Welcome to the season of Heirloom Tomatoes, bright stone fruits like Blenhiem Apricots, peaches and plums...yums. For these tomatoes, the best way to take advantage of their betacarotene and vitamin content is simple and raw. A salad of fragrant tomatoes with fresh herbs (I love basil, chervil and chive), a little sea salt (grey celtic sea salt is the best!) and a drizzle of a rich, green olive oil is a sweet, refreshing introduction to the season of heat.

If you prefer to glean the lycopene these voluptuous fruits have to offer, cook them down into a soup, adorned with a bit of olive oil. I have mentioned "My Favorite's Favorite," a spicy red soup of fire roasted tomatoes and red peppers, spiked with chipotle peppers. Well, in the summer, I like to twist it a little. This time, MY favorite tomato soup is Curried Pinapple Soup! What? Yes. Pineapple.

One of my favorite heirloom tomatoes is called "Pineapple" due to it's golden hue. It's got reddish shoulders and "highlights" and a sweetness that lends itself beautifully to the subtleties of curry spices. How do I do it?

Roast your tomatoes over an open flame or in the oven. Toast your prefered curry seasonings in the pot before adding onions, garlic and your tomatoes. When the onions are translucent, add enough veggie stock to cover the contents of your pot. After this comes to a boil, blend it together with an immersion blender (fewer dishes to clean!), food processor or counter-top blender. You can keep it chunky (barely blending), make it thick (longer blending) or make it smooth and creamy (pass it through a seive after blending). Serve this with chutney-topped crostini and a sage-infused rose the sunset...mmmm.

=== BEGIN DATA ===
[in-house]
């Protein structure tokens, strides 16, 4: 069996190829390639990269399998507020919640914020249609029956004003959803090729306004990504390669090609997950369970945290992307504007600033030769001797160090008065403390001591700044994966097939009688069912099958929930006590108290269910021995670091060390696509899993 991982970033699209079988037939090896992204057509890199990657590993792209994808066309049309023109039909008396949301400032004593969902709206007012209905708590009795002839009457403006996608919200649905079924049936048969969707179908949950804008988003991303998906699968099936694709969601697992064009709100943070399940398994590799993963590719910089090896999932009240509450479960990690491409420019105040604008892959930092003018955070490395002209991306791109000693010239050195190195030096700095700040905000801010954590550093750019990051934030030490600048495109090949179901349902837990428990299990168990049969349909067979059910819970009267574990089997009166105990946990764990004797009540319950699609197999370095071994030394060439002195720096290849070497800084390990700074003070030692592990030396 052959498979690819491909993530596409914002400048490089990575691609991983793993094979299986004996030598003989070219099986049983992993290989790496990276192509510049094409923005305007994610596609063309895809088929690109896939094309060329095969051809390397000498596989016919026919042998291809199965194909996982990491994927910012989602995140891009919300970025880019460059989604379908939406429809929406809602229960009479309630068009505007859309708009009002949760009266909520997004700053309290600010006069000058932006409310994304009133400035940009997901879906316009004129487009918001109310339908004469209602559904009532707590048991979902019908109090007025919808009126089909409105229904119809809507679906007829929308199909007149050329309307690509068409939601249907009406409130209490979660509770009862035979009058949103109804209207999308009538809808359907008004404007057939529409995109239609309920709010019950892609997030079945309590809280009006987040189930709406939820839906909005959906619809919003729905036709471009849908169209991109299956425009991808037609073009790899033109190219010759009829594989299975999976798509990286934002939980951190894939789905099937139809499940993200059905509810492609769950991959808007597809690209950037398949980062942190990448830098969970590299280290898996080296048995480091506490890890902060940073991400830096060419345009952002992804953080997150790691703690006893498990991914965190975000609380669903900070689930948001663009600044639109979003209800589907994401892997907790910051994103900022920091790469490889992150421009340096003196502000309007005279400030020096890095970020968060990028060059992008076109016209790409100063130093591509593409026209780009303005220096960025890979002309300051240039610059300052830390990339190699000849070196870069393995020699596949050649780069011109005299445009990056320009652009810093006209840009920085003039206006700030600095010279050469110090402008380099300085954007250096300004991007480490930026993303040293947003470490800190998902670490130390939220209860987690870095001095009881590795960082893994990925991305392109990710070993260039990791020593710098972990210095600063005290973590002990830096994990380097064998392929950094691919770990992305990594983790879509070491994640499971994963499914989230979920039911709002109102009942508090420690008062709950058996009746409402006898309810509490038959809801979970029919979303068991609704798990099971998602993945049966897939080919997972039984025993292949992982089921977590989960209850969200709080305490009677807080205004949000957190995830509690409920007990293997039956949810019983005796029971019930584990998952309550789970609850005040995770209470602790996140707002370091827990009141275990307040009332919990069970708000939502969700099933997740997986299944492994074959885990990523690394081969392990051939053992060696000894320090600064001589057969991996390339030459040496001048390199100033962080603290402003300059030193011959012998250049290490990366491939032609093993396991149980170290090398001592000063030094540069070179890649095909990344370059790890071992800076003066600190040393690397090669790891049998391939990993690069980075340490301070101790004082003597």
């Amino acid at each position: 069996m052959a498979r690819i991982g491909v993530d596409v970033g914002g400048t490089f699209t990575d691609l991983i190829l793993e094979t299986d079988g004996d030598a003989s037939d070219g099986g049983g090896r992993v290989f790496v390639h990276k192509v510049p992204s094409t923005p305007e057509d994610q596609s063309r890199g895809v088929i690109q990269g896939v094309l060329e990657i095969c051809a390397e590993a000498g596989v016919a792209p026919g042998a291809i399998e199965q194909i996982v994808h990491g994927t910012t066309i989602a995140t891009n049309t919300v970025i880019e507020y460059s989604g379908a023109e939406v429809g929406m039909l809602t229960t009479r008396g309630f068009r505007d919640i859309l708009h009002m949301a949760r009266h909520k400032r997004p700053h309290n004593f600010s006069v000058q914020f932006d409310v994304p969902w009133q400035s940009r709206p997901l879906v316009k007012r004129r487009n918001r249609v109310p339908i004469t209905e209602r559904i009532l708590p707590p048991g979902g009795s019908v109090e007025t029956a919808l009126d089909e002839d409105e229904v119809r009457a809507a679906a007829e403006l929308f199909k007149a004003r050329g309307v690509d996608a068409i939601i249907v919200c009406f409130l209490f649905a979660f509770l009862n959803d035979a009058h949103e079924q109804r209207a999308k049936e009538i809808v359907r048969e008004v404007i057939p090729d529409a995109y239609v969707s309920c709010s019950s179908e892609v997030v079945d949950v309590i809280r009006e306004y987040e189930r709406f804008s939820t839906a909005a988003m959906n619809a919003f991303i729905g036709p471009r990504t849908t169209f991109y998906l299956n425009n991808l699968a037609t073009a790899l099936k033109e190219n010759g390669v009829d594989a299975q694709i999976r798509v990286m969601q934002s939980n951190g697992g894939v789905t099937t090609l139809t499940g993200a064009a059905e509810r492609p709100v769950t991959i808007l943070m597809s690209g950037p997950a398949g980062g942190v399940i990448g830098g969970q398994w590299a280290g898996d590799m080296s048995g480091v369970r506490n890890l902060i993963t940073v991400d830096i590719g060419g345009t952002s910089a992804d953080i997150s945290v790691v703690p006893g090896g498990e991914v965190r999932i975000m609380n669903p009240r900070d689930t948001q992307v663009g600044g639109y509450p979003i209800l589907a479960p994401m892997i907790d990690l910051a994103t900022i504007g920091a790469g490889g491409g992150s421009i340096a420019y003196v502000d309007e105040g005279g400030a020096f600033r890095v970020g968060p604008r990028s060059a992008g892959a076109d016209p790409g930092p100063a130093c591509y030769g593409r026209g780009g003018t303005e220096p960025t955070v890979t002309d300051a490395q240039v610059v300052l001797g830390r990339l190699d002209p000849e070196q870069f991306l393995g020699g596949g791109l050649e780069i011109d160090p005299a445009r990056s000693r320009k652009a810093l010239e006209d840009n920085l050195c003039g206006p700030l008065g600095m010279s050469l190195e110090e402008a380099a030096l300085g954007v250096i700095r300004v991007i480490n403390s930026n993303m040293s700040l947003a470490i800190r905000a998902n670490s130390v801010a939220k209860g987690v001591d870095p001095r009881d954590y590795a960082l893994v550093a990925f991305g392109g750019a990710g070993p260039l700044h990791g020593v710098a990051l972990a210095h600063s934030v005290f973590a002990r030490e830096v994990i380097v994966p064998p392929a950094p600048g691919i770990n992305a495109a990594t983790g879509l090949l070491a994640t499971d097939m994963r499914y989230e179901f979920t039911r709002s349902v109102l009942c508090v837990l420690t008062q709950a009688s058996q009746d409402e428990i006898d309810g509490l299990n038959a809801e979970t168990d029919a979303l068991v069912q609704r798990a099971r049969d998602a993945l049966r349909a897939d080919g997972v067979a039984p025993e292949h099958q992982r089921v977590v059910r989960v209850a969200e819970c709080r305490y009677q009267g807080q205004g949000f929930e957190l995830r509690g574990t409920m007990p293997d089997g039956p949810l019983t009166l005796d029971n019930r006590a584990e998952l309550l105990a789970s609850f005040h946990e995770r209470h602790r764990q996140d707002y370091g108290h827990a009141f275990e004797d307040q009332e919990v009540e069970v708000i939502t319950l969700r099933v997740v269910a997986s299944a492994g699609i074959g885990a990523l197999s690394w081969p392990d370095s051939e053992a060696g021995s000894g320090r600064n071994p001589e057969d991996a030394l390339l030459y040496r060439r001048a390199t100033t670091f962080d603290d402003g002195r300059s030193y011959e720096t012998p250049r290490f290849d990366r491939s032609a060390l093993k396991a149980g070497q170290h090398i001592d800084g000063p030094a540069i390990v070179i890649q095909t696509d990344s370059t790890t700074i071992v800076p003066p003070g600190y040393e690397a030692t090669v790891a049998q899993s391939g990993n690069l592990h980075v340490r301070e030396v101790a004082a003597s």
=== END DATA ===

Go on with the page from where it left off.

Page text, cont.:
Every heirloom tomato has its own character. Green zebras are tart, tangy and make fabulous fried green tomatoes. Black brandywines are sweet and bold with a beautiful, bright green flesh surrounding the seeds. These seeds have been passed down for years. When you cut into these Summer beauties, save the seeds in the refrigerator. When next Spring rolls around, plant them and save some money when Summer arrives!

Have a yummy Summer!

Thursday, December 07, 2006

Feel your OATS!

Many may have unfavorable, sticky, slimy memories of oatmeal as a cold-morning-stick-to-your-ribs breakfast. If you're still eating the instant stuff...well, yeah! That's precisely what it is! But, if you really want to get the full benefits that oats can offer, please try steel-cut oats.

Most grocery stores have begun carrying these grainy delights in cans labeled "Irish Oatmeal." I bought a few of these cans, then when they were empty, refilled one with bulk oats from the health-food store, and the others have become cute catch-alls for nails, rubber bands...well, yeah just about little thing...But that has nothing to with cooking the stuff!

This oatmeal isn't quite as convenient as the instant stuff (it takes up to 30 minutes to cook), but if you make a large amount, it stores well in the fridge for a couple days, or you can even freeze it. Lately, my flavorite way to get my fiber in the morning is with Pumpkin Pie Oatmeal!